8. “International human rights cause”

Origins and use:

This phrase was incorporated in the original title of China’s draft resolution presented to the UN Human Rights Council in 2018 on “Promoting the International Human Rights Cause through Win-Win Cooperation”. That wording was so contentious that China ultimately changed it to “Promoting mutually beneficial cooperation in the field of human rights”.


Implications for human rights:

Categorizing human rights as a “cause”, in the sense of a principle, ideal or goal, detracts from the fact that human rights are a set of well-established and highly developed legal obligations. It almost implies that human rights are open to discretion, in effect something optional for the state to “take up” should it so choose.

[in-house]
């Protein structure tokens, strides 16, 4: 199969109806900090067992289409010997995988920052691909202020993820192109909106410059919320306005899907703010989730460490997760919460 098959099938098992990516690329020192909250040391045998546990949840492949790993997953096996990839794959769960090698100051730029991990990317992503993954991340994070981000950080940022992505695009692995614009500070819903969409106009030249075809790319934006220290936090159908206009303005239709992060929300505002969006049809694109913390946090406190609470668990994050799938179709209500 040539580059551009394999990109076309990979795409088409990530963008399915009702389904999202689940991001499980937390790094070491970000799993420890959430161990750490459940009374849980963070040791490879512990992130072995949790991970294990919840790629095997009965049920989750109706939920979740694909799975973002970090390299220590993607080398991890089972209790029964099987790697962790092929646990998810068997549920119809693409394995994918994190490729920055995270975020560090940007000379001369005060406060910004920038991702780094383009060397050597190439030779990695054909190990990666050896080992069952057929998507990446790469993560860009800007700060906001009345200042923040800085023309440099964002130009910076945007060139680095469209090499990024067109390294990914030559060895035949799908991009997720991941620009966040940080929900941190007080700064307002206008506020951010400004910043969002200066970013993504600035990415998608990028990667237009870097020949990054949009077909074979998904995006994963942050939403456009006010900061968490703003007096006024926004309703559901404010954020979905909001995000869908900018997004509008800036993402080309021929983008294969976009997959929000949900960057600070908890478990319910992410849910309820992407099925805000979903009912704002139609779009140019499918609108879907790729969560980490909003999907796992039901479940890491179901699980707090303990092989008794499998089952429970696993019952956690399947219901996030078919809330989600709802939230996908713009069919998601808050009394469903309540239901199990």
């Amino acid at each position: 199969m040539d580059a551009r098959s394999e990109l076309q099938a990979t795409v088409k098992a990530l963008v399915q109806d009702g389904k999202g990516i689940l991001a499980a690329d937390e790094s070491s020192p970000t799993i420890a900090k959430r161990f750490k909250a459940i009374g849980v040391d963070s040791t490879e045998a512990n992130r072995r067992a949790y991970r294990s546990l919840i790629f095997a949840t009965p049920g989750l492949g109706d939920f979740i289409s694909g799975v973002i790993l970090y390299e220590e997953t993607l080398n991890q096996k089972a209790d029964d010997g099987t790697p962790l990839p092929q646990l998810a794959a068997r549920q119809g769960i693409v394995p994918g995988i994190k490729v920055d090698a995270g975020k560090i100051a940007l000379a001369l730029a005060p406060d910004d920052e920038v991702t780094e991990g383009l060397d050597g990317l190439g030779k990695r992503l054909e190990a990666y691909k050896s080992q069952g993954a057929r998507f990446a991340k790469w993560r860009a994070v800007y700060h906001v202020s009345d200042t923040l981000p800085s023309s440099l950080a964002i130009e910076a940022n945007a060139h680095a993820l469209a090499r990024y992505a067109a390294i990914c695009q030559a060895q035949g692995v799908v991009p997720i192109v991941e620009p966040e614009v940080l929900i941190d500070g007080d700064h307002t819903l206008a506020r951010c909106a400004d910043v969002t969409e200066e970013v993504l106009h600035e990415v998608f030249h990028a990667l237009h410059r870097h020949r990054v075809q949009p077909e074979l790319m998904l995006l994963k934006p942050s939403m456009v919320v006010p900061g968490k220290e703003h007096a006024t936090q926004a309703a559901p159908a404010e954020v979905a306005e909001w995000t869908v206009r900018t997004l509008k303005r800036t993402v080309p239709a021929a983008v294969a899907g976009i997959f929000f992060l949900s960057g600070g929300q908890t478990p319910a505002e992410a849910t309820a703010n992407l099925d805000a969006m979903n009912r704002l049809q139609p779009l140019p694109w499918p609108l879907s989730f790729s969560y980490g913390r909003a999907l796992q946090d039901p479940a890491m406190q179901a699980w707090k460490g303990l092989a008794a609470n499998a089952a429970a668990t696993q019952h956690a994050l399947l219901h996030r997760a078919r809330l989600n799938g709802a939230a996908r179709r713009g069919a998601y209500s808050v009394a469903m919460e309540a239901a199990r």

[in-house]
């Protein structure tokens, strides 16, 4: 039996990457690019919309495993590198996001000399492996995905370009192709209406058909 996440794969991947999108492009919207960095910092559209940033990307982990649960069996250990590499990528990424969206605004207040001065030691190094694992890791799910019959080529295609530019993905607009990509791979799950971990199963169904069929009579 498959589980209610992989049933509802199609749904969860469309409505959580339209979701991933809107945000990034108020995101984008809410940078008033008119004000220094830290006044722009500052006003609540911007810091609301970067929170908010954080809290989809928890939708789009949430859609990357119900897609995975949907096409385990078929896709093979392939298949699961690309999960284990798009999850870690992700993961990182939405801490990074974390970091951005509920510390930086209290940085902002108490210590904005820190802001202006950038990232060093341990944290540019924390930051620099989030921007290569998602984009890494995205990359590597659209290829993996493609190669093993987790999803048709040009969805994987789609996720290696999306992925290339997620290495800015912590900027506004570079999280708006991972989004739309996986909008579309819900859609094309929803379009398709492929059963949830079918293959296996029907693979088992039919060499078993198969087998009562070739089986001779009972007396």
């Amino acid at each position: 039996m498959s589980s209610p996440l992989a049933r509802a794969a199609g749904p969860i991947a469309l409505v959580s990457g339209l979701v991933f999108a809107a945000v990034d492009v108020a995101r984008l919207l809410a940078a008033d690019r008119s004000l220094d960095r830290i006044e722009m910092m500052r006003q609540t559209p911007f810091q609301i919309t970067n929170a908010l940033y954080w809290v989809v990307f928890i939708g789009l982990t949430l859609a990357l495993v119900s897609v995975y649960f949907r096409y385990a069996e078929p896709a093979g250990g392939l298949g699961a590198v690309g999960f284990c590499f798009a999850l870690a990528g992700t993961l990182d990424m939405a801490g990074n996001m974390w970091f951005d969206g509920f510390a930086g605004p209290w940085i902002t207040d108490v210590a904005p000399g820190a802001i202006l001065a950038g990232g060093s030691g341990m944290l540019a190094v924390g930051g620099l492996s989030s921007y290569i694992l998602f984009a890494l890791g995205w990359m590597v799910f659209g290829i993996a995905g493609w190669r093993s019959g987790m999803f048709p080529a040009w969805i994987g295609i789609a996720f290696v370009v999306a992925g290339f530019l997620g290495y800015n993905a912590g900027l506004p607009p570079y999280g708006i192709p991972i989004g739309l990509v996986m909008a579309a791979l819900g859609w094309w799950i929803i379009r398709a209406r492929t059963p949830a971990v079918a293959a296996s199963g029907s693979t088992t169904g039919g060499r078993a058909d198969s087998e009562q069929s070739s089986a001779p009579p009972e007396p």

The preamble of the UN Charter suggests that human rights are, to some extent, the very raison d’être for the UN’s existence. Human rights have been enshrined in global, regional and national law and standards. They are protected, implemented and constantly developed by global, regional and national institutions.

The use of the phrase “international human rights cause” risks presenting human rights as a fuzzy concept that has yet to be fully determined and defined, rather than one firmly grounded in international law and increasingly defined over more than 70 years.